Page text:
VI. A Better Sense of Perspective

The modern concern about the environment, and the very development of the science of ecology, began in the middle of the nineteenth century when human power over creation began to expand rapidly. As we might expect, good and evil were inextricably mixed in this development. On the one hand, industrialization and modern agriculture have enabled more people to live–and live a more fully human life–than ever before. After a difficult transition period, for instance, manual laborers in advanced economies achieved a security and sense of dignity never before seen in any society. Advances in technology have made famine–which was a regular scourge to humanity around the globe before modern times–a thing of the past, except in places where political tyranny or turmoil prevent intelligent development. Advances in medicine have all but eliminated diseases such as smallpox, tuberculosis, and malaria, and have made formerly life-threatening maladies such as measles, mumps, and others, relatively minor nuisances. All of this was achieved by the slow and patient accumulation of human knowledge and the creation of free institutions that enabled the fruits of that knowledge to be shared by even larger numbers of people.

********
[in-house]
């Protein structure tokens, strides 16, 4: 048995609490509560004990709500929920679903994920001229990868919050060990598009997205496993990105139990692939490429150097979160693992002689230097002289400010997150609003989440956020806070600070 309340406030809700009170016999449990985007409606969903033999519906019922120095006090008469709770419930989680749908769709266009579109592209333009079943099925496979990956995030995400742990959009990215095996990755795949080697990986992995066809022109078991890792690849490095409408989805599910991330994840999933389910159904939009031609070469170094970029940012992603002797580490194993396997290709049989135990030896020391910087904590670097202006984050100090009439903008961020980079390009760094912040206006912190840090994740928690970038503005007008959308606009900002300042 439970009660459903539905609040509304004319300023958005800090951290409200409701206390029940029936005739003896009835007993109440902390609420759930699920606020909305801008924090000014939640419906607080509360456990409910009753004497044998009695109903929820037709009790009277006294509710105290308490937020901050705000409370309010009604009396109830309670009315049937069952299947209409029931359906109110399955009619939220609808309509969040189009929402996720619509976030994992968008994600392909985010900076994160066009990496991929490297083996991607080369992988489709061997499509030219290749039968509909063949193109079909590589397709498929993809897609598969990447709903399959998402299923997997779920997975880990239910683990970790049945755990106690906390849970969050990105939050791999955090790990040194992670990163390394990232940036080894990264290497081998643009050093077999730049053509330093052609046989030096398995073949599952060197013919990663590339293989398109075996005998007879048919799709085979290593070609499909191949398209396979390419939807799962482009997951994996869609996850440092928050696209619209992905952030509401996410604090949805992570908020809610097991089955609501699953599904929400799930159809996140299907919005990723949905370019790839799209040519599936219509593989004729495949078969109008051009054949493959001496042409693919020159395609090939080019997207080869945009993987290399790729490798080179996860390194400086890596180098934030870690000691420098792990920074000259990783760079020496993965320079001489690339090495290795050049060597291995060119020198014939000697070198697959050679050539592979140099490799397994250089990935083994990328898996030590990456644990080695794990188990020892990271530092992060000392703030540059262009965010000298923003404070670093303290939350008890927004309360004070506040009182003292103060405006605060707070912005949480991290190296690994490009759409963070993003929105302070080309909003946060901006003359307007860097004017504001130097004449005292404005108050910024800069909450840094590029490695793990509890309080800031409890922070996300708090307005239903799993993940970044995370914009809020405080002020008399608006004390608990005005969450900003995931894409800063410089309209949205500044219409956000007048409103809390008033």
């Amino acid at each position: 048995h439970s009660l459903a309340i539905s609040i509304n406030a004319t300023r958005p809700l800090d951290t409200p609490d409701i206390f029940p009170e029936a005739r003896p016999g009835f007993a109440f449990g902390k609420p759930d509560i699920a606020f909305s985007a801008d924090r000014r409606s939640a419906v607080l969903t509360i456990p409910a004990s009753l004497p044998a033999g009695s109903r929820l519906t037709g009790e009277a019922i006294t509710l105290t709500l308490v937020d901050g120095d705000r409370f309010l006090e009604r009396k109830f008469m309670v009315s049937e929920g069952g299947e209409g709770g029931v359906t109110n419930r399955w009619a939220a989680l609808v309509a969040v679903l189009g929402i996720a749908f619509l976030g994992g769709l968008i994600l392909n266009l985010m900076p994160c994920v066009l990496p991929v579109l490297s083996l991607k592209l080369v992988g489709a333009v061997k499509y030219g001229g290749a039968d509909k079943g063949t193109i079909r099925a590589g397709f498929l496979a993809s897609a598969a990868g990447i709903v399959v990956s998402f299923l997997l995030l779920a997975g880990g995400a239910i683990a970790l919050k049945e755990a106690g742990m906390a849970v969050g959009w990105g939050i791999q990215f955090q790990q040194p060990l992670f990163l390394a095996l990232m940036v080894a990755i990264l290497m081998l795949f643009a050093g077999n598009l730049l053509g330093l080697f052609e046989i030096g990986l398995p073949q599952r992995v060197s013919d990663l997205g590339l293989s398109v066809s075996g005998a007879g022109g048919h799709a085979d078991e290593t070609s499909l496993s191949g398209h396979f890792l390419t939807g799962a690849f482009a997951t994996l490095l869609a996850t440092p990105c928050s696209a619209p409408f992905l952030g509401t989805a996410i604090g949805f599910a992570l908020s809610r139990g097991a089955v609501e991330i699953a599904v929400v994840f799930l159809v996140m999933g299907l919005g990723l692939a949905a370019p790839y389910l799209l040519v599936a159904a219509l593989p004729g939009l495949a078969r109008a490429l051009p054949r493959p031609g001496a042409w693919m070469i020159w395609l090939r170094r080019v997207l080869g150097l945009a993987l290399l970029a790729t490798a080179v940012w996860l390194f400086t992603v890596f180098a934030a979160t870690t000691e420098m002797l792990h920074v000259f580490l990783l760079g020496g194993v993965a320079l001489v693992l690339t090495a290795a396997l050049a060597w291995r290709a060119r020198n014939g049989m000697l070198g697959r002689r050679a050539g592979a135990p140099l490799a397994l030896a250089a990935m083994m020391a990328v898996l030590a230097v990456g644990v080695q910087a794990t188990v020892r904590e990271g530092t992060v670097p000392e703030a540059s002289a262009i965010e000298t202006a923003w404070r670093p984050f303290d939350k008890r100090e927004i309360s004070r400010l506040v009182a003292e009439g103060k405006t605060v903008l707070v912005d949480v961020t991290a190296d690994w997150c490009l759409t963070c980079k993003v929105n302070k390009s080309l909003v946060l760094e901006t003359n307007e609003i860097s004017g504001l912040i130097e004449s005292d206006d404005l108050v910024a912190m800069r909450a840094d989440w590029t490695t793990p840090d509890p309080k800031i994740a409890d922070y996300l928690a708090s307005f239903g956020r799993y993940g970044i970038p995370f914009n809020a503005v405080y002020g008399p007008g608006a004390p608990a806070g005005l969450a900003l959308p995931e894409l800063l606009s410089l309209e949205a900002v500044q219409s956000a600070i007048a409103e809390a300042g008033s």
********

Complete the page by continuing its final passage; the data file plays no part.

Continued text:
On the other hand, industrialization also had its negative effects. Early industrialization polluted cities, disrupted agricultural communities, and challenged modern nations to find ways to integrate growing urban masses. However, these were largely transitional problems. Today, it is precisely industrialization, new forms of agriculture, and other human advances that are making it possible for humans to increasingly live well and in proper relation to the earth. Even in difficult cases, such as the increase in greenhouse gases, we want to be wary of taking too narrow a view of the matter that neglects a broader perspective on the goods of development. Fossil fuels, which come from beneath the earth, have made it possible for us to forego the far more destructive, inefficient, and polluting use of wood and other so-called natural fuels that must be harvested from the earth’s surface. Paradoxically, fossil fuels may have even helped save whales from extinction. Prior to learning how to use petroleum, humans had few alternatives to whale oil for generating heat and light.